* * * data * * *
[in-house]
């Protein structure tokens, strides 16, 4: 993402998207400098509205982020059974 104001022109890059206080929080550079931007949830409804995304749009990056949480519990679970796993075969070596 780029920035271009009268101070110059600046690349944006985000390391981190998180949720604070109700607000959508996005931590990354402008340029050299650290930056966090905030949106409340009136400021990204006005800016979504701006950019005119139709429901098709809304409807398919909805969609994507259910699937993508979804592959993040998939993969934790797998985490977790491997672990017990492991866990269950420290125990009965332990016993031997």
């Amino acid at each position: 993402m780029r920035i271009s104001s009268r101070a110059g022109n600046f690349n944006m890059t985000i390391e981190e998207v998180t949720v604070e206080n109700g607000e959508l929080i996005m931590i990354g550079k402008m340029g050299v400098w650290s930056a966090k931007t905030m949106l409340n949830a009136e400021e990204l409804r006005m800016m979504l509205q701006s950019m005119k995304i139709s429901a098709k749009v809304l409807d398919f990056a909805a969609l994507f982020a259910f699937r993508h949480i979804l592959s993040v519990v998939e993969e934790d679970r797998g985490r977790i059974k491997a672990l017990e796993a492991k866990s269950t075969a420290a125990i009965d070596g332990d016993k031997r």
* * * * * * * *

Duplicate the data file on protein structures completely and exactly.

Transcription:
[in-house]
């Protein structure tokens, strides 16, 4: 993402998207400098509205982020059974 104001022109890059206080929080550079931007949830409804995304749009990056949480519990679970796993075969070596 780029920035271009009268101070110059600046690349944006985000390391981190998180949720604070109700607000959508996005931590990354402008340029050299650290930056966090905030949106409340009136400021990204006005800016979504701006950019005119139709429901098709809304409807398919909805969609994507259910699937993508979804592959993040998939993969934790797998985490977790491997672990017990492991866990269950420290125990009965332990016993031997």
């Amino acid at each position: 993402m780029r920035i271009s104001s009268r101070a110059g022109n600046f690349n944006m890059t985000i390391e981190e998207v998180t949720v604070e206080n109700g607000e959508l929080i996005m931590i990354g550079k402008m340029g050299v400098w650290s930056a966090k931007t905030m949106l409340n949830a009136e400021e990204l409804r006005m800016m979504l509205q701006s950019m005119k995304i139709s429901a098709k749009v809304l409807d398919f990056a909805a969609l994507f982020a259910f699937r993508h949480i979804l592959s993040v519990v998939e993969e934790d679970r797998g985490r977790i059974k491997a672990l017990e796993a492991k866990s269950t075969a420290a125990i009965d070596g332990d016993k031997r």